The making of Dare, part five: it’s not about the meat dress

DareFrontCoverAfter an album is recorded, you’re done, right? Maybe if you’re Lady Gaga, but if you’re Jamie Anderson, or any other self-producing indie performer, there’s still a lot of work to do. I’m not complaining. I’d wear my weight in meat dresses if it meant getting to record my songs with the excellent band and studio I hired.

Thanks to stellar graphic artist Sally Rogers Devine, I had a great design. After proofing and proofing again, a final copy was approved and the last piece of the duplication prep puzzle was done. Oasis CD, the people who would put everything together, would do their magic on a thousand plastic discs, assemble them and ship them to the palatial offices of Tsunami Recordings.

Meanwhile, I went to Michigan for a gig with Nedra Johnson and CC Carter, and then to work at the Michigan Women’s Music Festival. I had to romp in the woods with a few thousand women for a week. I know, you feel sorry for me.

My rep at Oasis assured me that the CDs would not ship while I was gone. However, the shipping department didn’t get the memo.  DHL tried to deliver to my house twice while I was out of town, the second time leaving that dreaded “you must come to us to get the merchandise” note which sometimes means they ship it back if you don’t meet a deadline. Fortunately, they didn’t return it. Good thing since I was already shelling out $154 to Customs and I didn’t want to do it twice.

After a few phone calls to DHL, I was assured that they’d hold the shipment for me, so a couple of days later, I picked it up. So satisfying to finally hold the CDs in my hands!

Dare arrivesOasis sent an evaluation form and I was honest about the shipping mishap. I got a call from the sales manager. She not only apologized, but offered me a discount for my trouble. Now, that’s how to run a business. It’s why I’ve used them for my last few projects. Their customer service rocks.

Now it was time to ship out all those discs. First, I packaged up CDs for my Indiegogo supporters. (Don’t know what that is? It’s a great way for artists like me to raise funding. My page is here.) One of the benefits of being a supporter is that you get a first-edition signed CD. Next, I packed up the orders. I also sent CDs to all of the musicians, the graphic designer, the photographer, the engineers – anyone who had a hand in the project. Last, and certainly not least, CDs went to the media. I was careful about who got them – at three or four dollars a pop for each package, the costs could really add up.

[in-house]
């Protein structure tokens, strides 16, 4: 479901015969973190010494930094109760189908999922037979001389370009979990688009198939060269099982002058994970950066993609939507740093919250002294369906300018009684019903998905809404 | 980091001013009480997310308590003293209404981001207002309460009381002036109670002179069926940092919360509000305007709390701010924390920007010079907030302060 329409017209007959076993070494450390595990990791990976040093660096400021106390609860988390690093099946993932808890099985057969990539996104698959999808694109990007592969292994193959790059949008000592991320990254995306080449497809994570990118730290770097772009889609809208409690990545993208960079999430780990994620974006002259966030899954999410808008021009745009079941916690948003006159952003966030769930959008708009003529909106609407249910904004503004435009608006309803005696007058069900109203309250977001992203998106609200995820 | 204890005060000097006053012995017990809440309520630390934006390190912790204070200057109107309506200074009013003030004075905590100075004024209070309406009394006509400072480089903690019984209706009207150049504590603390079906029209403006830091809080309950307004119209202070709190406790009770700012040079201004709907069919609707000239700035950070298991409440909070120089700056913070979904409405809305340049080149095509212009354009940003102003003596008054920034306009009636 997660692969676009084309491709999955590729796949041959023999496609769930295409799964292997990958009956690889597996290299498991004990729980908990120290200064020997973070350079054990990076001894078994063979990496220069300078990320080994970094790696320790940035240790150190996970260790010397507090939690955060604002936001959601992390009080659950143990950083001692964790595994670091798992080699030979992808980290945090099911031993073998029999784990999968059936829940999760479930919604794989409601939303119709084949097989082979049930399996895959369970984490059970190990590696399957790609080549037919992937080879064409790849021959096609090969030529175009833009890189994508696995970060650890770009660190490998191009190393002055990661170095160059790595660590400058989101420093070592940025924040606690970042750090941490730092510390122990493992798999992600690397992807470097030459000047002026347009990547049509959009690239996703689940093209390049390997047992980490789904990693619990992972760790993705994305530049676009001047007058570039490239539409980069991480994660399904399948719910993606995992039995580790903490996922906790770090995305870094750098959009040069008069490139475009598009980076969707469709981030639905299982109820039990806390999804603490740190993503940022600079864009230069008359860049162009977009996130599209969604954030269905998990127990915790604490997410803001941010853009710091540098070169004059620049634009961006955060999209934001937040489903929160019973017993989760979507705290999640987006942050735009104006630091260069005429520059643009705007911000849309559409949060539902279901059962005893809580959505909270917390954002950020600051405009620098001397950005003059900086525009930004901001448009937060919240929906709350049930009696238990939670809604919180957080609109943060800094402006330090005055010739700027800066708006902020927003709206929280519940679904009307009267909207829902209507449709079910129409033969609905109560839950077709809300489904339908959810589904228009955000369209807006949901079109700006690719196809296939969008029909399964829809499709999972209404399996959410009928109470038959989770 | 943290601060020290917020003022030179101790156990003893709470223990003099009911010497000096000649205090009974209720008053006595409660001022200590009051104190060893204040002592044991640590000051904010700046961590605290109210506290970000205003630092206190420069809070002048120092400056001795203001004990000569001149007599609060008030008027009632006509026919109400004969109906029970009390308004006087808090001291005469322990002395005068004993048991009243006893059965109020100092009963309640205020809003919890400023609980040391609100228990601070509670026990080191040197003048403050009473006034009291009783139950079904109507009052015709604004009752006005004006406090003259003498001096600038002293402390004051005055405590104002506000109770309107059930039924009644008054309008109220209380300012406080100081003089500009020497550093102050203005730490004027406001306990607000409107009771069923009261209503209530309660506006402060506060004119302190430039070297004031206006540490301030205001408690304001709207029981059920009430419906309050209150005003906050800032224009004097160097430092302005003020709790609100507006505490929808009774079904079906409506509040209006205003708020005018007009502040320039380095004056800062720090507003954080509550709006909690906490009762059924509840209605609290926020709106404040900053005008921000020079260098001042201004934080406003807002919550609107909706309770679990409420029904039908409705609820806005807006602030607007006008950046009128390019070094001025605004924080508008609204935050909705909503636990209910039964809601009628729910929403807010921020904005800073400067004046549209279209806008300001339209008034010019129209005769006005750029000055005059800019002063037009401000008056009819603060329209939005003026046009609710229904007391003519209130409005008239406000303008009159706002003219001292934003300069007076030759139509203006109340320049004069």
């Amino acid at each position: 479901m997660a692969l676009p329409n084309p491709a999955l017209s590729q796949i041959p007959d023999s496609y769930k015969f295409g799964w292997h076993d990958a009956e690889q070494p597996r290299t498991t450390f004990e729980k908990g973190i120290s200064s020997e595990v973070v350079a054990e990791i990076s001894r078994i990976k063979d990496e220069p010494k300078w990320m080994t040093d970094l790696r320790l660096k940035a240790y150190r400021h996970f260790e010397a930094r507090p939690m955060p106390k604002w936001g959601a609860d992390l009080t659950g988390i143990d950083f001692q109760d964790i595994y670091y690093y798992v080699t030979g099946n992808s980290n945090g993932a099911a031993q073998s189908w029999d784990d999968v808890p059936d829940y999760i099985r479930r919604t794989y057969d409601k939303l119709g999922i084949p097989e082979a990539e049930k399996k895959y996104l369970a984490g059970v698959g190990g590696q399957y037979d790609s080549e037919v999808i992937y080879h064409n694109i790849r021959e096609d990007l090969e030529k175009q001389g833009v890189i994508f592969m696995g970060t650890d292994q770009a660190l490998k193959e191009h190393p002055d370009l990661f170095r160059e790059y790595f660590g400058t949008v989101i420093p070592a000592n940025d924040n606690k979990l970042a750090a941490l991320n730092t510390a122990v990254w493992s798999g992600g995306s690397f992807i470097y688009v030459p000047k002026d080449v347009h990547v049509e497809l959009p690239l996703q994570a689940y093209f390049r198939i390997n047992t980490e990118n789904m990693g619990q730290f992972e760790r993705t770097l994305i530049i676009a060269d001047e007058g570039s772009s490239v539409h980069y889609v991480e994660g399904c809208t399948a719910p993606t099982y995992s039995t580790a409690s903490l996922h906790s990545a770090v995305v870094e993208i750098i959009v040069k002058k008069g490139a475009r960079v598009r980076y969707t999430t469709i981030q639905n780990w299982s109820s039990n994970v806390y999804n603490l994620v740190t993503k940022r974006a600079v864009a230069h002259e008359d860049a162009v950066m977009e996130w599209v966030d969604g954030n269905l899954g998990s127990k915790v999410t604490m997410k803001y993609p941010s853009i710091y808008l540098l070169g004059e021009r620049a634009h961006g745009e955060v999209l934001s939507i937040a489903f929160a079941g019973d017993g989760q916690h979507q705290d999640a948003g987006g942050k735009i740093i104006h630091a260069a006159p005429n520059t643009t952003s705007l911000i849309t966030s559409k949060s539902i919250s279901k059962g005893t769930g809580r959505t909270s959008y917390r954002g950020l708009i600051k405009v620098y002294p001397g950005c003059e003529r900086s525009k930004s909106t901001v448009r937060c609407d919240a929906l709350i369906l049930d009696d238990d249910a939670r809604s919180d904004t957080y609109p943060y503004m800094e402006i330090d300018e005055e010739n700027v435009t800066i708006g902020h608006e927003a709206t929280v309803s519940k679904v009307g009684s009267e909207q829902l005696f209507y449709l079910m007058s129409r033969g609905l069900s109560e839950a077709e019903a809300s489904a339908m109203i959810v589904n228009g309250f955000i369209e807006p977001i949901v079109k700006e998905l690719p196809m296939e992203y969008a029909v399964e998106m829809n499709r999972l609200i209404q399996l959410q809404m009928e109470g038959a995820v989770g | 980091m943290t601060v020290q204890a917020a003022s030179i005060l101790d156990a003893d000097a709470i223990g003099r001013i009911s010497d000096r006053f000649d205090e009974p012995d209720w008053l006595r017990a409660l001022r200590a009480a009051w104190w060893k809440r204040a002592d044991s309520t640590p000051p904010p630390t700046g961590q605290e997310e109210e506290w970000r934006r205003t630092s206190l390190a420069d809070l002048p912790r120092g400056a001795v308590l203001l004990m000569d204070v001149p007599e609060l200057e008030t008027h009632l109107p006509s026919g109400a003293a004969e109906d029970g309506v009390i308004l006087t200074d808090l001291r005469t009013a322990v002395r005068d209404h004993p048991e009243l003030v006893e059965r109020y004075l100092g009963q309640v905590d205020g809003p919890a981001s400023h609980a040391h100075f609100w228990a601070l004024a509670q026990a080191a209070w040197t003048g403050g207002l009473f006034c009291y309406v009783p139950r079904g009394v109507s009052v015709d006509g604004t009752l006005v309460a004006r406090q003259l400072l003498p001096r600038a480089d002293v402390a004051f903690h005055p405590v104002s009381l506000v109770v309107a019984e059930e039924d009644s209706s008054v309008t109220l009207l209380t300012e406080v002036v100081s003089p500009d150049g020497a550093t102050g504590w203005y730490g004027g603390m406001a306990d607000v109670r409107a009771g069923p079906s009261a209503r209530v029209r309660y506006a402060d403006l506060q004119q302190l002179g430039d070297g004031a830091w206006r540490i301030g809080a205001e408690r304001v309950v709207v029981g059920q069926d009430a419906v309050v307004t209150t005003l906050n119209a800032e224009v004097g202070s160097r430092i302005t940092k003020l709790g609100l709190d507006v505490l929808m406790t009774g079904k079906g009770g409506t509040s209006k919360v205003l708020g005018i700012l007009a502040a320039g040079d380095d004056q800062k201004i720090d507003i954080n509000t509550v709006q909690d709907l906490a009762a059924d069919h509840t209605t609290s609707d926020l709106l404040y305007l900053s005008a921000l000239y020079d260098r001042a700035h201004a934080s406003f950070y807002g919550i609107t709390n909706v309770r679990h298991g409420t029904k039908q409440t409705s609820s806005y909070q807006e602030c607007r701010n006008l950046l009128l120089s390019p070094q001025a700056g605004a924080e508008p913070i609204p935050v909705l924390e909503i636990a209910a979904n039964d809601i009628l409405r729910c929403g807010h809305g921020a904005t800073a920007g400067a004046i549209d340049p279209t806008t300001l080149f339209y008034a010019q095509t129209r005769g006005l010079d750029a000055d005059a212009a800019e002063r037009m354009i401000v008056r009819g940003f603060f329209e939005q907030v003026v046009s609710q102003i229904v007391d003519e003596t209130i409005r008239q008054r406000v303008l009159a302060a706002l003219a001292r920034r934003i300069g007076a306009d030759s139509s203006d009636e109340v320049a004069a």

Even though I waited for a time when I thought our tiny local post office wouldn’t be busy, a line formed behind me for each visit. (With a couple hundred packages to go out, I didn’t send them all at once.) If that had happened in the states, people would’ve been pulling out weapons or at least, their phones to call their therapists. But this was Canada, and the only person who complained (and loudly, I might add) was a cranky older lady who was probably having a bad day, anyway.

Dare mailing

This is about a third of the mailings.

Mailing the CDs cost a whole lot more than I anticipated. I’d already blown through my budget and was prepared to cover the last couple hundred dollars with a credit card. However, an angel appeared and gave me a check that covered all of it. A friend who didn’t want to use Indiegogo dropped by the house and gave me the money. As I tried to express how grateful I was, she looked at the pile of mail in my office and with a smile commented, “I’m glad to be supporting Canada Post.”

My website’s been updated with the new album information. Hear a cut from Dare here. Order it at CD Baby, Ladyslipper, or iTunes. (If you don’t see the new album listed, be patient. It’ll appear soon.)

I’m so grateful to everyone who helped to support this endeavor. It’s expensive to put out an album and it’s nearly impossible to finance it out of a musician’s income (even if it’s supplemented with teaching and writing, as mine is). Back in the day, classical composers always had a benefactor who supported them while they did creative work. Today, it’s not quite the same, but still, supporting the arts is very important and I’m happy that so many of you understand that.

Now it’s time to go on tour and sing all those new songs. In September and October (2013), I’ll be in the Midwest, New England and Texas. In December, I’m doing a special album release concert in Ottawa, my home town, with Ken Kanwisher on the cello and other special guests. Tour details are here. I’ve got room for more gigs. Want to book me? Contact me here.

Putting out an album is a great deal of work, but it’s so worth it. While I’d love to have Lady Gaga’s staff, I never want to be her. It’s too hard to find a meat dress in my size.


About jamiebobamie

Musician - teacher - writer - gets bored easily. I write an almost-weekly blog that includes true stories gathered from 20-plus years of touring, how-to articles for musicians and profiles of performers. Also, I love dark chocolate, I can play "Brown Eyed Girl" behind my head, and I twirl the baton badly.
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2 Responses to The making of Dare, part five: it’s not about the meat dress

  1. rupertcoach says:

    Congrats Jaimie! I’m a little late…didn’t confirm my follow request so missed the news. I sure want to hear when your playing in Ottawa! Any plans to do a show at the Black Sheep or the Kaffe here in Wakefield?

    • jamiebobamie says:

      I’m doing an album release concert in Ottawa on December 15. Thanks for asking! It’s a Spirit of Rasputin’s Cabaret at the Westboro Masonic Hall, 430 Churchill. Start time 3:30. With Ken Kanwisher on cello and other special guests.

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